NZ’s sporting culture
We love our sport. It’s ingrained in our culture. We mourn an All Blacks’ loss. Our Olympians are (symbolically) anointed as New Zealand royalty. The Lisa Carringtons. The Richie McCaws. And despite already becoming our latest superstars following their success in Rio, Pete and Blair solidified their place in New Zealand sporting history.

We were the underdogs up against Oracle with money bursting from their seams. We had a young, inexperienced team. And after the heartbreak of San Francisco, we were vulnerable. But ETNZ was sticking it to the Man, it was more than holding its own, and despite the lack of support in the lead-up to the racing itself, New Zealanders were again inspired when little old New Zealand at the bottom of the word, with all the cards stacked against them, came out on top.

However, despite pulling at the heartstrings of Sky TV (and giving them the opportunity to show some public goodwill), the best Sky TV did was provide delayed coverage on their free-to-air Prime channel.   

Securing Broadcasting Rights
Now that ETNZ has won the America’s Cup and New Zealanders have somewhat bought into ETNZ’s campaign to host the next event, where to from here? The Government were quick to invest $5 million in ETNZ following the big win, in order to secure key team members and ensure as much intellectual property as possible remained in New Zealand and with ETNZ. But will the Government secure the broadcasting rights to ensure that when ETNZ defends the America’s Cup, New Zealanders will be able to watch the events live and free-to-air?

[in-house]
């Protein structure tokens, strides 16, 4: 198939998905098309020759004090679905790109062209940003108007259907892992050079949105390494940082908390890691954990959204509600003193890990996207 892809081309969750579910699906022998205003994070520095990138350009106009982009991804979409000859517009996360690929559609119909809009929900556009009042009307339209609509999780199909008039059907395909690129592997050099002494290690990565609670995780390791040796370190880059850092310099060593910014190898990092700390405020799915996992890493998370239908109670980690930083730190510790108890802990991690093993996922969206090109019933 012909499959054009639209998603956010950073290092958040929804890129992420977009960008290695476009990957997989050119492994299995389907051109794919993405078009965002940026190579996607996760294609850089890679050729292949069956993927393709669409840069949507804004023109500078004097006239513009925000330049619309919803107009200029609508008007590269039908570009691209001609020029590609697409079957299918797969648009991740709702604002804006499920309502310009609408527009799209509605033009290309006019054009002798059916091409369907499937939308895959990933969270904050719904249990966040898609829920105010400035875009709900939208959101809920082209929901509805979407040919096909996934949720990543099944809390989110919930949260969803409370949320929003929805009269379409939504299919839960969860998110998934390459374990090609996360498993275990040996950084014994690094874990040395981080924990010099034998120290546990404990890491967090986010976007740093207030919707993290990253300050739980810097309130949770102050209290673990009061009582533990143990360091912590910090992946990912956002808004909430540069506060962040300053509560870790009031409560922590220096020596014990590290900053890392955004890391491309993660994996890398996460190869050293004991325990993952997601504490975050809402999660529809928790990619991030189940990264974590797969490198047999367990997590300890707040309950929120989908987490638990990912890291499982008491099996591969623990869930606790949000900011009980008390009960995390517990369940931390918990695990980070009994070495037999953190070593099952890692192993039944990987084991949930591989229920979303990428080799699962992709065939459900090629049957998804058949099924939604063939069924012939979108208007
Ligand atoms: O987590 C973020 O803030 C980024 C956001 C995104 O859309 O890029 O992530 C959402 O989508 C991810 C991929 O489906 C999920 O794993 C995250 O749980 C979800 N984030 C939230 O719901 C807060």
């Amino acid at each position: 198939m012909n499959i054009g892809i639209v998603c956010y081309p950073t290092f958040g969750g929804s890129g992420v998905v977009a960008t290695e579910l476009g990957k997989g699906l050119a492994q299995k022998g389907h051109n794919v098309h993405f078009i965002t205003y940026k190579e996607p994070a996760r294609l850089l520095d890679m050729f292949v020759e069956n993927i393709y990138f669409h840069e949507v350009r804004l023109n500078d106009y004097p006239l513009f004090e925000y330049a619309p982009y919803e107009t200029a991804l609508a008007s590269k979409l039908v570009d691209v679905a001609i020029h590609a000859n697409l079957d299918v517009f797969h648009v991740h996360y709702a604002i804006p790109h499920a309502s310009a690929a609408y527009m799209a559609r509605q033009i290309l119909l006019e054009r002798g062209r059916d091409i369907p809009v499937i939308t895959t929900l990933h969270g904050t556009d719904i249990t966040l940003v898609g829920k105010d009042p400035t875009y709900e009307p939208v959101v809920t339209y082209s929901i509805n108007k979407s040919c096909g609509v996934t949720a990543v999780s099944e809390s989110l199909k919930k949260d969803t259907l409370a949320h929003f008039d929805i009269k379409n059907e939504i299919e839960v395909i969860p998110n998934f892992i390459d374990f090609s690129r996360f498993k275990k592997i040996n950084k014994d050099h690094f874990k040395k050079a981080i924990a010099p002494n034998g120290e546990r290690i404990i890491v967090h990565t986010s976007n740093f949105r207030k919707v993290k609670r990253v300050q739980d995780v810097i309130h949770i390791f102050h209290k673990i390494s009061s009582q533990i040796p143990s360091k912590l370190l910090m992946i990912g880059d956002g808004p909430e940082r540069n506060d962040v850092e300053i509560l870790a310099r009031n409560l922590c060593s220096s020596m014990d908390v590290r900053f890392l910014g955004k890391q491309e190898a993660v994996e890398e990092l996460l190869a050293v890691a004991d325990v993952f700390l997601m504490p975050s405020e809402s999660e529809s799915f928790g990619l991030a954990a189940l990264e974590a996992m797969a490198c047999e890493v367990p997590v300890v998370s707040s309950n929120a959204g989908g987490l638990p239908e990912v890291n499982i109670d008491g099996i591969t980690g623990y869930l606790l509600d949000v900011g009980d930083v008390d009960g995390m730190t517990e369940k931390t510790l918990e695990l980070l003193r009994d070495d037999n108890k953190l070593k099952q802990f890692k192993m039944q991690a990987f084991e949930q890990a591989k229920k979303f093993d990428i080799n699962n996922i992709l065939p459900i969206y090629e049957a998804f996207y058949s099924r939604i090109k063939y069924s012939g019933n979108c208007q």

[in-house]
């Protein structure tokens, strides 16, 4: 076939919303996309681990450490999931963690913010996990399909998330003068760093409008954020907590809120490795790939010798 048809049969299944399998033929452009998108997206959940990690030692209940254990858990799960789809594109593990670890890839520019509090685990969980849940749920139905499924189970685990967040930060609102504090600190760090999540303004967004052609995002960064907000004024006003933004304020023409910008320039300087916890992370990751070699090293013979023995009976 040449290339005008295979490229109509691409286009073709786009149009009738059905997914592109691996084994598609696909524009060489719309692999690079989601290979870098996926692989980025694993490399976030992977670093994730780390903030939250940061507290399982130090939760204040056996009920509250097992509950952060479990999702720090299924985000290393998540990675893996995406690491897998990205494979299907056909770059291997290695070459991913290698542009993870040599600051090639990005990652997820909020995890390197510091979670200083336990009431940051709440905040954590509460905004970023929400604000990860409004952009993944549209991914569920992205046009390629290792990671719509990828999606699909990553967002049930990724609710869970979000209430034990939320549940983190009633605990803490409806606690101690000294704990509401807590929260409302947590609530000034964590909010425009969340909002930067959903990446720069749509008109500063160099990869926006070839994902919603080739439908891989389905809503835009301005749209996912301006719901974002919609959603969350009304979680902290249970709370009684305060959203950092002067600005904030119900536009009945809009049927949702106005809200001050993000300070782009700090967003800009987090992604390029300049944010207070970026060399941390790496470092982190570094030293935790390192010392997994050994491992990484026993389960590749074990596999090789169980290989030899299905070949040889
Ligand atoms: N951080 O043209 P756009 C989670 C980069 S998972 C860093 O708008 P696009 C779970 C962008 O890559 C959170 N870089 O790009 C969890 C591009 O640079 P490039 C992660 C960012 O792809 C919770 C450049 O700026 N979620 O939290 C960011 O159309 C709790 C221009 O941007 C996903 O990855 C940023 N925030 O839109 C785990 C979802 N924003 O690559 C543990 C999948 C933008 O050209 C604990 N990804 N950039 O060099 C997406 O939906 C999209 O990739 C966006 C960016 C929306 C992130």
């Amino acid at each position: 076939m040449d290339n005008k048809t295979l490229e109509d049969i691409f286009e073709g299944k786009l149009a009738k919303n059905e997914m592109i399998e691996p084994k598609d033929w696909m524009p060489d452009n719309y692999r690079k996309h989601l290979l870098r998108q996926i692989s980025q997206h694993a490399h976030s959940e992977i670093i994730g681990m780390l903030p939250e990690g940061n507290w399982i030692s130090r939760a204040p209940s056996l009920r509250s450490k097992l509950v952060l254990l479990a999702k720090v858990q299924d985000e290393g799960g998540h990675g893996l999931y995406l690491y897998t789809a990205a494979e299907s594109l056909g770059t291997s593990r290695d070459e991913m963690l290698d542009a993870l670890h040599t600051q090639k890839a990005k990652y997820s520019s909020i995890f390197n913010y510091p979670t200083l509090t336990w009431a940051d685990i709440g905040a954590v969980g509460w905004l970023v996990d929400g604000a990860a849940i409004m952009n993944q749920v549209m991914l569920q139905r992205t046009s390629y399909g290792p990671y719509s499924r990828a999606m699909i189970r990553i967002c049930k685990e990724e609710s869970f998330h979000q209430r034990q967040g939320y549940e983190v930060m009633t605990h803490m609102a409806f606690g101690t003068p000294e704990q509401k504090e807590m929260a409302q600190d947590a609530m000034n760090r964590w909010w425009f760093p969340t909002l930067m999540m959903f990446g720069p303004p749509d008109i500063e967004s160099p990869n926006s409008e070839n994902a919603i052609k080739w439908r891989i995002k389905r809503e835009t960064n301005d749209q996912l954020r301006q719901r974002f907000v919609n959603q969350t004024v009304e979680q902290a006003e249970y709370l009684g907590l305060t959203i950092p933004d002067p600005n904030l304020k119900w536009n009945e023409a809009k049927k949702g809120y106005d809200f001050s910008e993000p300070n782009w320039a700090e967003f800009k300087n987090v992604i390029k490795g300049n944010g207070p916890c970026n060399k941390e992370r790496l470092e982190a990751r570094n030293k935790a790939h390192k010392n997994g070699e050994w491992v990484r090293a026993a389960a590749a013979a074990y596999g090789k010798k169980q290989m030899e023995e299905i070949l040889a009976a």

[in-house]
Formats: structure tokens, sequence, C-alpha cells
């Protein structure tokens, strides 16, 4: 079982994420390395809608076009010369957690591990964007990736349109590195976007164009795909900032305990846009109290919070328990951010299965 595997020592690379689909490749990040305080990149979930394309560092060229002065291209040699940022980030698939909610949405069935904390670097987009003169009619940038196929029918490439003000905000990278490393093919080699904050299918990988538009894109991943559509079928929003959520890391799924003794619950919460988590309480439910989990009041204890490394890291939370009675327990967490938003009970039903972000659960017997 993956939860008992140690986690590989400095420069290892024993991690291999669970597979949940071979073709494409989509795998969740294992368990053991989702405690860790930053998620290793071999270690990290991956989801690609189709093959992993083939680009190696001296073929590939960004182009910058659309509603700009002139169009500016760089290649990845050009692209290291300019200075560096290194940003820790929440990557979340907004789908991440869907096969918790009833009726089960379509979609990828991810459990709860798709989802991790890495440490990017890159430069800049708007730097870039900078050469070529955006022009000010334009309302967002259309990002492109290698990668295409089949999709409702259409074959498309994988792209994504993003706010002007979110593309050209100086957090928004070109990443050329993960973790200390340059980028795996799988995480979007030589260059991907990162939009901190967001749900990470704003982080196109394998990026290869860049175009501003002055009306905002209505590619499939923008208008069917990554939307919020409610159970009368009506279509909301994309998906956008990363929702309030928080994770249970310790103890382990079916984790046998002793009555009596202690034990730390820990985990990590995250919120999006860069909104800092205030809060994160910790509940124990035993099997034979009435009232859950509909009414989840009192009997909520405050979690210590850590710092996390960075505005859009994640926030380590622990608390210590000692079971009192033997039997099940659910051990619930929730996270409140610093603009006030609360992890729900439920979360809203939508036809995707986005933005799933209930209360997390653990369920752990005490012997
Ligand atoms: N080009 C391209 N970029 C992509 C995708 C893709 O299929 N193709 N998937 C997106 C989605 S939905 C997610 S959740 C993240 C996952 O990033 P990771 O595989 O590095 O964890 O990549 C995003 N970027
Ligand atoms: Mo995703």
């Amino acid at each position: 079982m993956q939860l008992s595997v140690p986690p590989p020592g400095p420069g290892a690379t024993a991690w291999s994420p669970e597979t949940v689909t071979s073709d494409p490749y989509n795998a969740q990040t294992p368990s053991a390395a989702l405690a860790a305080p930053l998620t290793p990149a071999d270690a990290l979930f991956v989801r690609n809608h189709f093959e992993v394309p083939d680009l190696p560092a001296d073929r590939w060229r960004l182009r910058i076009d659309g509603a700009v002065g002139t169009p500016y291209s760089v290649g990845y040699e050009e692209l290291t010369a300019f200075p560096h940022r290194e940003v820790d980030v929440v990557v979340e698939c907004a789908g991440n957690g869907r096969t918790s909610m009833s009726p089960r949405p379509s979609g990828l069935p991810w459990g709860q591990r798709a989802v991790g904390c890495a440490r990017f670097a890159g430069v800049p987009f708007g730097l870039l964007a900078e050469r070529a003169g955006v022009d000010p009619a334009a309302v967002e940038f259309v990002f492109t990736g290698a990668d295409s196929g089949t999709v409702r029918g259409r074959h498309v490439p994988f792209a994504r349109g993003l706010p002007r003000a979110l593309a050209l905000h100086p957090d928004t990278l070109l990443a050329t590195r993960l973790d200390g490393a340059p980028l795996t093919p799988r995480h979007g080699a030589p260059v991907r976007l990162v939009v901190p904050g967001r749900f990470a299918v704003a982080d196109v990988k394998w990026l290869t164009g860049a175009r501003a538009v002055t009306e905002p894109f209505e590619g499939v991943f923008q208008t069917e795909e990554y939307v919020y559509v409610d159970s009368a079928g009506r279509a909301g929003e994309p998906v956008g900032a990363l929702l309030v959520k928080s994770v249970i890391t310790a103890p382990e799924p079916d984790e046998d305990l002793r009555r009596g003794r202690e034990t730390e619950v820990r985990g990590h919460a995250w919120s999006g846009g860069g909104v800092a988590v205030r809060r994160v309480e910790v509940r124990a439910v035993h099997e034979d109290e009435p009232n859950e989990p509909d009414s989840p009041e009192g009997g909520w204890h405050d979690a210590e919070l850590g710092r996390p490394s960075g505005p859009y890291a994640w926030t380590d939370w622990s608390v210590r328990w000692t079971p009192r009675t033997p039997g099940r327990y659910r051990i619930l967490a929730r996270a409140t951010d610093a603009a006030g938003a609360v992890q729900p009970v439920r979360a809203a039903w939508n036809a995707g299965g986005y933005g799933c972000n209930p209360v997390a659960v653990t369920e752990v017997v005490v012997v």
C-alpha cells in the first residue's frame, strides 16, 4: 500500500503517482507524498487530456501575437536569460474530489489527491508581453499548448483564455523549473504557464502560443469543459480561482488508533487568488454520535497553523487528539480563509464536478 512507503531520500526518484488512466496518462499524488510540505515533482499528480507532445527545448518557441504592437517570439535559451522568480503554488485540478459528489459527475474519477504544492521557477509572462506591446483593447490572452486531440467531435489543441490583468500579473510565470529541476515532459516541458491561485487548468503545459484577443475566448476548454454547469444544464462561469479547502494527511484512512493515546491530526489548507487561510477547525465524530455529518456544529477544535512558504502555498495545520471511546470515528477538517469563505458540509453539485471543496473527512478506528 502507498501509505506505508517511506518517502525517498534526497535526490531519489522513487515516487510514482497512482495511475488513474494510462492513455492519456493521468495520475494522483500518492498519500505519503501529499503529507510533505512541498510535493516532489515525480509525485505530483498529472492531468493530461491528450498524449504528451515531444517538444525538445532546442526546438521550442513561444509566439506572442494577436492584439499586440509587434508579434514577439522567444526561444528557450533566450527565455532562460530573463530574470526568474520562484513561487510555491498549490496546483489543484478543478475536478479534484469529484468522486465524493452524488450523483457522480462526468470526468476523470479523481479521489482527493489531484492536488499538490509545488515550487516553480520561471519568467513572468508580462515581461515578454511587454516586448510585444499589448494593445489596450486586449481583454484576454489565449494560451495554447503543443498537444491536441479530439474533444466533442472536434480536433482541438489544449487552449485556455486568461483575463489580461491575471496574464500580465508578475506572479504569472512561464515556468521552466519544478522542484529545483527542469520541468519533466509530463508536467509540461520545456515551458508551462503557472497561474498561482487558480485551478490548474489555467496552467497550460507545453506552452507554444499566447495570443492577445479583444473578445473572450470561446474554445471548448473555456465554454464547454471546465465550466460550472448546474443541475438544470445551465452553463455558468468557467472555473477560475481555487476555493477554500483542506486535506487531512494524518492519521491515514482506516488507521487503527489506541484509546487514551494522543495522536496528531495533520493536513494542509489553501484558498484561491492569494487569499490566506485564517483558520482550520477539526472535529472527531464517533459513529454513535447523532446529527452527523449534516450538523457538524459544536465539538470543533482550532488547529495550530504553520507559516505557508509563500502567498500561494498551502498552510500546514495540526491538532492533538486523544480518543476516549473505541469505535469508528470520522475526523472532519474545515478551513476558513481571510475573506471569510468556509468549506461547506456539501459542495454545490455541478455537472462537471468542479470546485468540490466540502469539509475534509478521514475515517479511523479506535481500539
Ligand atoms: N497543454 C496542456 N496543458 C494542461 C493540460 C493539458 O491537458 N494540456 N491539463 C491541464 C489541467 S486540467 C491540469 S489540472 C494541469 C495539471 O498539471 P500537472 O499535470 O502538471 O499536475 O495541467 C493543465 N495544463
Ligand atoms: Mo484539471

Television New Zealand (TVNZ) has held broadcasting rights for the past 25 years but were outbid by Sky TV for the Bermuda campaign. As a keen sports follower and also as a passionate New Zealander, I noticed a considerable difference between San Francisco and Bermuda (apart from being on opposite sides of a win). With live, free-to-air coverage of San Francisco, the nation truly did come together. Hundreds descended on Queens Wharf before work each morning, and there was a real buzz across the country because the coverage was accessible. I would go so far as to say the feeling of ‘a galvanised nation’ helped with the grieving process post-San Francisco. With Bermuda, I felt part of the privileged few who were able to watch the events live on Sky TV. There simply wasn’t the same level of buy-in and support from the public for what was taking place in Bermuda.

But how can TVNZ secure broadcasting rights and ensure all New Zealanders are given accessible, live, free-to-air coverage when we come to host in 2021?

New Zealand First
Late last year, New Zealand First MP Clayton Mitchell had his member’s bill drawn from the ballot. The Broadcasting (Games of National Significance) Amendment Bill would ensure games of national significance such as All Blacks test, the majority of World Cup matches involving New Zealand, Olympic games and Commonwealth games, would be broadcast live and free-to-air. If this bill was passed into law, the America’s Cup would have most likely passed as “any sporting event funded by the Major Events Development Fund.” However, there was significant criticism of the Bill, and it failed to progress further.

Anti-Siphoning
The Bill reflected the anti-siphoning laws in Australia where free-to-air broadcasters are given first opportunity to purchase rights to a specified list of sporting events, reflecting the belief that there are games of national significance which should be broadcast to the public.